Rectangular parallelepiped with uniform scattering length density.

Parameter Description Units Default value
scale Source intensity None 1
background Source background cm-1 0.001
sld Parallelepiped scattering length density 10-6-2 4
sld_solvent Solvent scattering length density 10-6-2 1
length_a Shorter side of the parallelepiped 35
length_b Second side of the parallelepiped 75
length_c Larger side of the parallelepiped 400
theta In plane angle degree 60
phi Out of plane angle degree 60
psi Rotation angle around its own c axis against q plane degree 60

The returned value is scaled to units of cm-1 sr-1, absolute scale.

The form factor is normalized by the particle volume. For information about polarised and magnetic scattering, see the Polarisation/Magnetic Scattering documentation.


This model calculates the scattering from a rectangular parallelepiped
If you need to apply polydispersity, see also rectangular_prism.

Fig. 57 Parallelepiped with the corresponding definition of sides.


The edge of the solid must satisfy the condition that \(A < B < C\). This requirement is not enforced in the model, so it is up to the user to check this during the analysis.

The 1D scattering intensity \(I(q)\) is calculated as:

\[I(q) = \frac{\text{scale}}{V} (\Delta\rho \cdot V)^2 \left< P(q, \alpha) \right> + \text{background}\]

where the volume \(V = A B C\), the contrast is defined as \(\Delta\rho = \rho_\text{p} - \rho_\text{solvent}\), \(P(q, \alpha)\) is the form factor corresponding to a parallelepiped oriented at an angle \(\alpha\) (angle between the long axis C and \(\vec q\)), and the averaging \(\left<\ldots\right>\) is applied over all orientations.

Assuming \(a = A/B < 1\), \(b = B /B = 1\), and \(c = C/B > 1\), the form factor is given by (Mittelbach and Porod, 1961)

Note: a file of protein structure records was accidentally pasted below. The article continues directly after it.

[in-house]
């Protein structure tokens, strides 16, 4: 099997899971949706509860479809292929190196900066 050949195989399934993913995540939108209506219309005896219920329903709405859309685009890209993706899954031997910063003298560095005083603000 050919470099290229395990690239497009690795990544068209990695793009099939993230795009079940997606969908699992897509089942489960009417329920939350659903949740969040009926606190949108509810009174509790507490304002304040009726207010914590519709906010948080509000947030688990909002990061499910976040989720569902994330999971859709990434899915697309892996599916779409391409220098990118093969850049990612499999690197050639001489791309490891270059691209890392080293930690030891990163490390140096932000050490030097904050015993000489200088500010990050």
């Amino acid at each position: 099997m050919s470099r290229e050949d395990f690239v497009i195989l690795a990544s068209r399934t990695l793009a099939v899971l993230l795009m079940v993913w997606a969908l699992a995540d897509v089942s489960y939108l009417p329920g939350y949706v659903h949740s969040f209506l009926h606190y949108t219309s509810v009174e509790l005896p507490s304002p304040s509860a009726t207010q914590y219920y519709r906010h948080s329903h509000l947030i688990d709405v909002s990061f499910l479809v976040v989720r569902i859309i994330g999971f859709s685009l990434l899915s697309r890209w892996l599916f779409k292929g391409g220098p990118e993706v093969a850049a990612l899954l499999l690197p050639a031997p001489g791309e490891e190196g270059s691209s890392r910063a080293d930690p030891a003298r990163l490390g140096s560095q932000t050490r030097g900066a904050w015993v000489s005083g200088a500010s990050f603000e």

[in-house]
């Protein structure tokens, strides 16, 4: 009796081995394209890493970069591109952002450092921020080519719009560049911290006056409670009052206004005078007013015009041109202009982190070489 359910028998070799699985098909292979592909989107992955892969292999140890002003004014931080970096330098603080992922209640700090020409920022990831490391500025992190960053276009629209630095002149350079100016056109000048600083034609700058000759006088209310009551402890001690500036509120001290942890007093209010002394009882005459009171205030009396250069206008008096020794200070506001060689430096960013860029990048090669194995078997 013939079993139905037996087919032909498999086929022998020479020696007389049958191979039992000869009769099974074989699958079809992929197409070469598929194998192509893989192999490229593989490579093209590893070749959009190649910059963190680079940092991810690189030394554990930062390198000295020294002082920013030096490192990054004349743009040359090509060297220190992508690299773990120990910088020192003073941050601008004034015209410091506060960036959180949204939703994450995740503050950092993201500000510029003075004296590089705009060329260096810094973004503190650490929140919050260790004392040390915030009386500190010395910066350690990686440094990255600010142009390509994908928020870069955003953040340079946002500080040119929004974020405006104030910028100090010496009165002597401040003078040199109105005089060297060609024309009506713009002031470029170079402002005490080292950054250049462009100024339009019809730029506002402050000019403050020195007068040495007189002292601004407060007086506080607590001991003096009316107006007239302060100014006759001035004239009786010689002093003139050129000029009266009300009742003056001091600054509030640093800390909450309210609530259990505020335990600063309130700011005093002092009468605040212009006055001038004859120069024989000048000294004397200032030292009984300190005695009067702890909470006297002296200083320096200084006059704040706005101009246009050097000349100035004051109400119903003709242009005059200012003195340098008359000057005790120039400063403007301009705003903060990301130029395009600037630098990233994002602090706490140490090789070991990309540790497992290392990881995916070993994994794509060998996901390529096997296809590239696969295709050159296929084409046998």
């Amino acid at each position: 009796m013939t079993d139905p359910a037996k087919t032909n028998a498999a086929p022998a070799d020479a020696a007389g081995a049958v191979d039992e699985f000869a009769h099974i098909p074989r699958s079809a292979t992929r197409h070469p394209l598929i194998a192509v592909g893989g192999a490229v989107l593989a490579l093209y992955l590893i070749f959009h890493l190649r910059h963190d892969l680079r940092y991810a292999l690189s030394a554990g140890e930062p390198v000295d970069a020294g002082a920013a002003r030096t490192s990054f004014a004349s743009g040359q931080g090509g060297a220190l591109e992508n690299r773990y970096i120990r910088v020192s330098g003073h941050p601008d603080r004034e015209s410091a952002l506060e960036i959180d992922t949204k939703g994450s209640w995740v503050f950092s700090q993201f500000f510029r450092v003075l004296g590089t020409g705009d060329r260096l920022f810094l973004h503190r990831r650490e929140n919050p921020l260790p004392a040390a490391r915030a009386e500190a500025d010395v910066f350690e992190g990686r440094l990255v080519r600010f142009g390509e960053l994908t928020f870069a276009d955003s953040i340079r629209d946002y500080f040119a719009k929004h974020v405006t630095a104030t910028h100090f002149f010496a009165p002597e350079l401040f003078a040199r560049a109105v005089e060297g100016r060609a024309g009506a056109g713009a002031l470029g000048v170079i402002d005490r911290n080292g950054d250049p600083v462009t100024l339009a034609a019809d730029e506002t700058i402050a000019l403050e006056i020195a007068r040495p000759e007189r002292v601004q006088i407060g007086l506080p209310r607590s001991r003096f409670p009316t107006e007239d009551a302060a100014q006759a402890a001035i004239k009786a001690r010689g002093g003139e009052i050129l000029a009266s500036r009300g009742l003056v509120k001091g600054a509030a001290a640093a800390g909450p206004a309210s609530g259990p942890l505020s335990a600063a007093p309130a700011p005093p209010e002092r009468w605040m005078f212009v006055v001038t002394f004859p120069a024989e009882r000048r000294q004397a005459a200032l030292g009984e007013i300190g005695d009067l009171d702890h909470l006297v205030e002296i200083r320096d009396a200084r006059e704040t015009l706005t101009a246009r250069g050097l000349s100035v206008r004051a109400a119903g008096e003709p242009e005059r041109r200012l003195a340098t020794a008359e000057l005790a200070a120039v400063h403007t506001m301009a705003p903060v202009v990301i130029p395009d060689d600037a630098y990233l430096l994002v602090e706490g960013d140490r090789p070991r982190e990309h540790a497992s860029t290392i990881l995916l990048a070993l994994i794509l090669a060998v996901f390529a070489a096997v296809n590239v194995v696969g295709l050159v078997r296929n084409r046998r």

\[P(q, \alpha) = \int_0^1 \phi_Q\left(\mu \sqrt{1-\sigma^2},a\right) \left[S(\mu c \sigma/2)\right]^2 d\sigma\]


\[ \begin{align}\begin{aligned}\phi_Q(\mu,a) &= \int_0^1 \left\{S\left[\frac{\mu}{2}\cos\left(\frac{\pi}{2}u\right)\right] S\left[\frac{\mu a}{2}\sin\left(\frac{\pi}{2}u\right)\right] \right\}^2 du\\S(x) &= \frac{\sin x}{x}\\\mu &= qB\end{aligned}\end{align} \]

The scattering intensity per unit volume is returned in units of cm-1.

NB: The 2nd virial coefficient of the parallelepiped is calculated based on the averaged effective radius \((=\sqrt{A B / \pi})\) and length \((= C)\) values, and used as the effective radius for \(S(q)\) when \(P(q) \cdot S(q)\) is applied.

To provide easy access to the orientation of the parallelepiped, we define three angles \(\theta\), \(\phi\) and \(\Psi\). The definition of \(\theta\) and \(\phi\) is the same as for the cylinder model (see also figures below).

The angle \(\Psi\) is the rotational angle around the \(C\) axis. For \(\theta = 0\) and \(\phi = 0\), \(\Psi = 0\) corresponds to the \(B\) axis oriented parallel to the y-axis of the detector with \(A\) along the z-axis. For other \(\theta\), \(\phi\) values, the parallelepiped has to be first rotated \(\theta\) degrees around \(z\) and \(\phi\) degrees around \(y\), before doing a final rotation of \(\Psi\) degrees around the resulting \(C\) to obtain the final orientation of the parallelepiped. For example, for \(\theta = 0\) and \(\phi = 90\), we have that \(\Psi = 0\) corresponds to \(A\) along \(x\) and \(B\) along \(y\), while for \(\theta = 90\) and \(\phi = 0\), \(\Psi = 0\) corresponds to \(A\) along \(z\) and \(B\) along \(x\).


Fig. 58 Definition of the angles for oriented parallelepipeds.


Fig. 59 Examples of the angles for oriented parallelepipeds against the detector plane.

For a given orientation of the parallelepiped, the 2D form factor is calculated as

\[P(q_x, q_y) = \left[\frac{\sin(qA\cos\alpha/2)}{(qA\cos\alpha/2)}\right]^2 \left[\frac{\sin(qB\cos\beta/2)}{(qB\cos\beta/2)}\right]^2 \left[\frac{\sin(qC\cos\gamma/2)}{(qC\cos\gamma/2)}\right]^2\]


\[ \begin{align}\begin{aligned}\cos\alpha &= \hat A \cdot \hat q,\\\cos\beta &= \hat B \cdot \hat q,\\\cos\gamma &= \hat C \cdot \hat q\end{aligned}\end{align} \]

and the scattering intensity as:

\[I(q_x, q_y) = \frac{\text{scale}}{V} V^2 \Delta\rho^2 P(q_x, q_y) + \text{background}\]


Validation of the code was done by comparing the output of the 1D calculation to the angular average of the output of a 2D calculation over all possible angles.

This model is based on form factor calculations implemented in a c-library provided by the NIST Center for Neutron Research (Kline, 2006).


Fig. 60 1D and 2D plots corresponding to the default parameters of the model.


P Mittelbach and G Porod, Acta Physica Austriaca, 14 (1961) 185-211

R Nayuk and K Huber, Z. Phys. Chem., 226 (2012) 837-854